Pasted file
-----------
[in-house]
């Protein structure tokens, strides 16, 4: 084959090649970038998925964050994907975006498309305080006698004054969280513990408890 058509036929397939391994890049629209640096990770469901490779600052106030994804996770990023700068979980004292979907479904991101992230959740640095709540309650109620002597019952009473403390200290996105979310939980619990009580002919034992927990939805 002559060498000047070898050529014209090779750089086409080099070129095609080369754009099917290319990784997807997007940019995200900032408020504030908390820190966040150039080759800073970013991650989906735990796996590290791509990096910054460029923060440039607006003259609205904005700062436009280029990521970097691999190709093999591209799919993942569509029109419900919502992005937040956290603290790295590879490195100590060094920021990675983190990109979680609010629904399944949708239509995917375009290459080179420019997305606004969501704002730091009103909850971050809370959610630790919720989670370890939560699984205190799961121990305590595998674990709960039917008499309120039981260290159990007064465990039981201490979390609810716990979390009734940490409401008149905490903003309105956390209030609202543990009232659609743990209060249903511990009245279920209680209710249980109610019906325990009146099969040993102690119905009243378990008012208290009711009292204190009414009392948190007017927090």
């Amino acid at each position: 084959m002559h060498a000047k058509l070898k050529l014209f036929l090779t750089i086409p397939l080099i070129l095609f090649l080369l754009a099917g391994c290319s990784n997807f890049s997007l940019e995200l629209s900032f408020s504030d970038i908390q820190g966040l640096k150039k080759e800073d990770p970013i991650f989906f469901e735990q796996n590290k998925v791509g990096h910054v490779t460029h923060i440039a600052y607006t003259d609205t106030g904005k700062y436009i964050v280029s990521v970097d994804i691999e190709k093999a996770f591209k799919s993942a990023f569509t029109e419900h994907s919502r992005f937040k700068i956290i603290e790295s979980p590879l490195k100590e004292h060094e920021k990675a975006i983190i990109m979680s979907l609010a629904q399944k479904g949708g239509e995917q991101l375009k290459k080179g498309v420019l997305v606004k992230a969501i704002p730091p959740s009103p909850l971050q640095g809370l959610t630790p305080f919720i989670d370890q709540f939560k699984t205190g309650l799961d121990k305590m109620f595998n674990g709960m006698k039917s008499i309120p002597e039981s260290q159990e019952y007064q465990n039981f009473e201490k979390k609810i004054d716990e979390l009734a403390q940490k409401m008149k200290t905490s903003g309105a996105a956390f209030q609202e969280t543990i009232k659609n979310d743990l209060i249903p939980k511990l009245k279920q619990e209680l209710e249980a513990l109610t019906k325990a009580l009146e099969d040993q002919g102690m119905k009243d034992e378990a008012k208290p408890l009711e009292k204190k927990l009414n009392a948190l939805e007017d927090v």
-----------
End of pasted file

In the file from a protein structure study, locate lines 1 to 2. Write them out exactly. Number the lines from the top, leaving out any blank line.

[in-house]
């Protein structure tokens, strides 16, 4: 084959090649970038998925964050994907975006498309305080006698004054969280513990408890 058509036929397939391994890049629209640096990770469901490779600052106030994804996770990023700068979980004292979907479904991101992230959740640095709540309650109620002597019952009473403390200290996105979310939980619990009580002919034992927990939805 002559060498000047070898050529014209090779750089086409080099070129095609080369754009099917290319990784997807997007940019995200900032408020504030908390820190966040150039080759800073970013991650989906735990796996590290791509990096910054460029923060440039607006003259609205904005700062436009280029990521970097691999190709093999591209799919993942569509029109419900919502992005937040956290603290790295590879490195100590060094920021990675983190990109979680609010629904399944949708239509995917375009290459080179420019997305606004969501704002730091009103909850971050809370959610630790919720989670370890939560699984205190799961121990305590595998674990709960039917008499309120039981260290159990007064465990039981201490979390609810716990979390009734940490409401008149905490903003309105956390209030609202543990009232659609743990209060249903511990009245279920209680209710249980109610019906325990009146099969040993102690119905009243378990008012208290009711009292204190009414009392948190007017927090």